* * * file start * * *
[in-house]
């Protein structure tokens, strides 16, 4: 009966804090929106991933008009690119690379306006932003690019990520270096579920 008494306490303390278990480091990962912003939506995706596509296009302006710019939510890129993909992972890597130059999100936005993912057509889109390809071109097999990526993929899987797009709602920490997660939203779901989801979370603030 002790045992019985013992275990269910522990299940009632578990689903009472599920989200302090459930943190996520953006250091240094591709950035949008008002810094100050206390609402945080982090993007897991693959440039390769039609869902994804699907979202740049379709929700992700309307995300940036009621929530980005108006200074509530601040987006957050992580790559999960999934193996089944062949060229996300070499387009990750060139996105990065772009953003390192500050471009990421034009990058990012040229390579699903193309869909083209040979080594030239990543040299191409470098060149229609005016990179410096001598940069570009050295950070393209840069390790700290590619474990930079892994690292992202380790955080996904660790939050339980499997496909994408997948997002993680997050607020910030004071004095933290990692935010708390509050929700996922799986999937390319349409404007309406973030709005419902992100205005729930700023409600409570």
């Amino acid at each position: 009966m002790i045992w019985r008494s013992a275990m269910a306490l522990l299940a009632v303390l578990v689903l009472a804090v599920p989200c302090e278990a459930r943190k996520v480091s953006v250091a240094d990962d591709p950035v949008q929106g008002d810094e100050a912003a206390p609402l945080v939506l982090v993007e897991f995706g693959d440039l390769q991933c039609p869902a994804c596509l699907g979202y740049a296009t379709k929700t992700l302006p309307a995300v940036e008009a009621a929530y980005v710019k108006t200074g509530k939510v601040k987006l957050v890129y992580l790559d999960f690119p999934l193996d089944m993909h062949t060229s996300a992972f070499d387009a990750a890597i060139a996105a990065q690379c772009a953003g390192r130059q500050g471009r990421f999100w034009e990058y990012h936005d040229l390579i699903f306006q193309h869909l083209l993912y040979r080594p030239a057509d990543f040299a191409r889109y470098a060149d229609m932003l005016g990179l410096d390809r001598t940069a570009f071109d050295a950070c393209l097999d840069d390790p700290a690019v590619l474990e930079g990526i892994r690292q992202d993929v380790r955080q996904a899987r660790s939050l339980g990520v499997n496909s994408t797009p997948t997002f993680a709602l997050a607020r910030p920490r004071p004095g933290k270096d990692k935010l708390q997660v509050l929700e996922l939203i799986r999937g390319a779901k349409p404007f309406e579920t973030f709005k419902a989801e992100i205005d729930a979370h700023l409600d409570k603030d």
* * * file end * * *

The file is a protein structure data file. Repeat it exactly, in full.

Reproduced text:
[in-house]
């Protein structure tokens, strides 16, 4: 009966804090929106991933008009690119690379306006932003690019990520270096579920 008494306490303390278990480091990962912003939506995706596509296009302006710019939510890129993909992972890597130059999100936005993912057509889109390809071109097999990526993929899987797009709602920490997660939203779901989801979370603030 002790045992019985013992275990269910522990299940009632578990689903009472599920989200302090459930943190996520953006250091240094591709950035949008008002810094100050206390609402945080982090993007897991693959440039390769039609869902994804699907979202740049379709929700992700309307995300940036009621929530980005108006200074509530601040987006957050992580790559999960999934193996089944062949060229996300070499387009990750060139996105990065772009953003390192500050471009990421034009990058990012040229390579699903193309869909083209040979080594030239990543040299191409470098060149229609005016990179410096001598940069570009050295950070393209840069390790700290590619474990930079892994690292992202380790955080996904660790939050339980499997496909994408997948997002993680997050607020910030004071004095933290990692935010708390509050929700996922799986999937390319349409404007309406973030709005419902992100205005729930700023409600409570």
């Amino acid at each position: 009966m002790i045992w019985r008494s013992a275990m269910a306490l522990l299940a009632v303390l578990v689903l009472a804090v599920p989200c302090e278990a459930r943190k996520v480091s953006v250091a240094d990962d591709p950035v949008q929106g008002d810094e100050a912003a206390p609402l945080v939506l982090v993007e897991f995706g693959d440039l390769q991933c039609p869902a994804c596509l699907g979202y740049a296009t379709k929700t992700l302006p309307a995300v940036e008009a009621a929530y980005v710019k108006t200074g509530k939510v601040k987006l957050v890129y992580l790559d999960f690119p999934l193996d089944m993909h062949t060229s996300a992972f070499d387009a990750a890597i060139a996105a990065q690379c772009a953003g390192r130059q500050g471009r990421f999100w034009e990058y990012h936005d040229l390579i699903f306006q193309h869909l083209l993912y040979r080594p030239a057509d990543f040299a191409r889109y470098a060149d229609m932003l005016g990179l410096d390809r001598t940069a570009f071109d050295a950070c393209l097999d840069d390790p700290a690019v590619l474990e930079g990526i892994r690292q992202d993929v380790r955080q996904a899987r660790s939050l339980g990520v499997n496909s994408t797009p997948t997002f993680a709602l997050a607020r910030p920490r004071p004095g933290k270096d990692k935010l708390q997660v509050l929700e996922l939203i799986r999937g390319a779901k349409p404007f309406e579920t973030f709005k419902a989801e992100i205005d729930a979370h700023l409600d409570k603030d």